So, here we go again. We Nova Scotian pastors are facing two weeks of lockdown, unable to gather in our church buildings.
And, of course, we hope and pray it is only two weeks.
Some of us will go online again to provide worship either with recorded messages or livestreamed services. My family and I might try and live stream on YouTube like we did on Facebook live last year with “Homemade Worship.” Especially if this lockdown extends beyond two weeks.
Some of us will easily roll with these changes. Others of us might be frustrated. Some might simply disagree that it’s even warranted. Those in our congregations will be of varying opinions.
And maybe after a year of various COVID restrictions, news coverage, media saturation, and debates with family, friends, and neighbours in person and on Facebook about masks and vaccines you’re feeling a little weary. Maybe exhausted.
Just a few thoughts, especially if this extends beyond two weeks:
One, know your limits. You can’t do everything. You can’t be all things to all people. Pastors are not super-heroes who are supposed to bear the entire weight of the church and its ministry on their shoulders as if they were the Hulk or Super-Man. That attitude and approach will kill you. Ask others in your church to help keep connected with those in your congregation who might be most vulnerable or fearful or lonely. This is even more true the larger your church. Pastors are called to equip the saints for the work of ministry, not to do all the ministry on their own (Ephesians 4:11-13).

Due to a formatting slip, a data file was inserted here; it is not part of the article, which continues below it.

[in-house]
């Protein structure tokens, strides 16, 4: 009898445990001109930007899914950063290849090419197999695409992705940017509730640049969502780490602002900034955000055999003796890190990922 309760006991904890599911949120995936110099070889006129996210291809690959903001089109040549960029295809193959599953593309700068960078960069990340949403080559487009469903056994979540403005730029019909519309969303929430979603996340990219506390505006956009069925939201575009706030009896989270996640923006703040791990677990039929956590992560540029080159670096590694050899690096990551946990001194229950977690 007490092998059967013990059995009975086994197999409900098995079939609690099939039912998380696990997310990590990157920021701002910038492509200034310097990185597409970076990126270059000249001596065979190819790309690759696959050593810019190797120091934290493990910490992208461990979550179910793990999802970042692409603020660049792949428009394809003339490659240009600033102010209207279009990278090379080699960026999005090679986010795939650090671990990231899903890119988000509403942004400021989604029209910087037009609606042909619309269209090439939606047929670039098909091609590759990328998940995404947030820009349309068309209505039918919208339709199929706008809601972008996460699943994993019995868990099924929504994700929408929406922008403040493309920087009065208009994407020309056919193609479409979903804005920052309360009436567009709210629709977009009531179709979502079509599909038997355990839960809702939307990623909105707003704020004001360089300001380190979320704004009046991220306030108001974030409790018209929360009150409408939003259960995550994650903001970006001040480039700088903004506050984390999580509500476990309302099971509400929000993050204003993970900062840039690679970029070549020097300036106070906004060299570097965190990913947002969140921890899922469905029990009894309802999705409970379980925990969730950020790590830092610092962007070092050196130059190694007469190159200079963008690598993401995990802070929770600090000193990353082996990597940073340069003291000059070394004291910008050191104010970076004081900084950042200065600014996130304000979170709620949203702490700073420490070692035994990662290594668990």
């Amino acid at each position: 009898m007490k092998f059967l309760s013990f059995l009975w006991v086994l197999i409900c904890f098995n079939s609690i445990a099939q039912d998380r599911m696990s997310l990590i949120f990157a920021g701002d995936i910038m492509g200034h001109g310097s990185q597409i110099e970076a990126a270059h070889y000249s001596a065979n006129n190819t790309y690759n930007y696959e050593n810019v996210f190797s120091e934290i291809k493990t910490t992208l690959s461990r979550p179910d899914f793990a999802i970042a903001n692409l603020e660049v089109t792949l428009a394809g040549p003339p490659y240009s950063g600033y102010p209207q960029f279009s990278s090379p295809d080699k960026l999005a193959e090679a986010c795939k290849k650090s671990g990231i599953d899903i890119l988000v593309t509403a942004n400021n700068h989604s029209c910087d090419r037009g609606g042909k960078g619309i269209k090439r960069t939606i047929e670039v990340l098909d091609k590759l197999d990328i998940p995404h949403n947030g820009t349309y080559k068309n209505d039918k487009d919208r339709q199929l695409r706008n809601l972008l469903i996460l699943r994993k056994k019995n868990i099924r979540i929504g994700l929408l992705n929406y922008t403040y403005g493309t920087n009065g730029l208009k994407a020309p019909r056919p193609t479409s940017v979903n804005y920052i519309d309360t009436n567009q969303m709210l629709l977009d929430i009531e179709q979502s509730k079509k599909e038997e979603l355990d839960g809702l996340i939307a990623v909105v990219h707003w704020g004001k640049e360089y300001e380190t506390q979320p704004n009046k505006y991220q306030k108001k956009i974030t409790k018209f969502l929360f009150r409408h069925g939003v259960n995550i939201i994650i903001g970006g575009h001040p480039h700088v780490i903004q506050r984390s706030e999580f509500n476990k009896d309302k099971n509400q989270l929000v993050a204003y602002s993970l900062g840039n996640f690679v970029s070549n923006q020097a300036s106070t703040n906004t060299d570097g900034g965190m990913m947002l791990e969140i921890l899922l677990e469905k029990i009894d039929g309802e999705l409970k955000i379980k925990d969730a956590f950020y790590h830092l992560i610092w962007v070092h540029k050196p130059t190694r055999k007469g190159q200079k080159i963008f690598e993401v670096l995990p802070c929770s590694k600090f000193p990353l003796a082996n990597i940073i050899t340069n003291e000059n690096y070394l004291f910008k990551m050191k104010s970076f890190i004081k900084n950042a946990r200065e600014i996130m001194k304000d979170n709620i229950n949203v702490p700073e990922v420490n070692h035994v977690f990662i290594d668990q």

Two, you need rest too. Give yourself permission to take a Sabbath from all online activity. Turn off your phone, even for a few hours. Take steps to give yourself a break from being constantly available. That we find this to be such a challenge is a symptom of how poorly we have managed our smartphones and other devices. Have a nap. Go for a walk in the woods or on a local trail. Read the novel you haven’t had time to pick up. Jesus invites us to rest (Matthew 11:28). Maybe listen to him?
Three, learn from last time. We’ve been through this before. What worked and what didn’t last time? What might we do differently?
Blessedly, God remains on his throne. He’s not only got the whole world in his hands, he’s got you. And he has your congregation in his hands also. So, count on that, put your trust in him, and move ahead as best you can. Whatever else happens, Jesus is still our risen Savior. Because of that we’re going to be fine.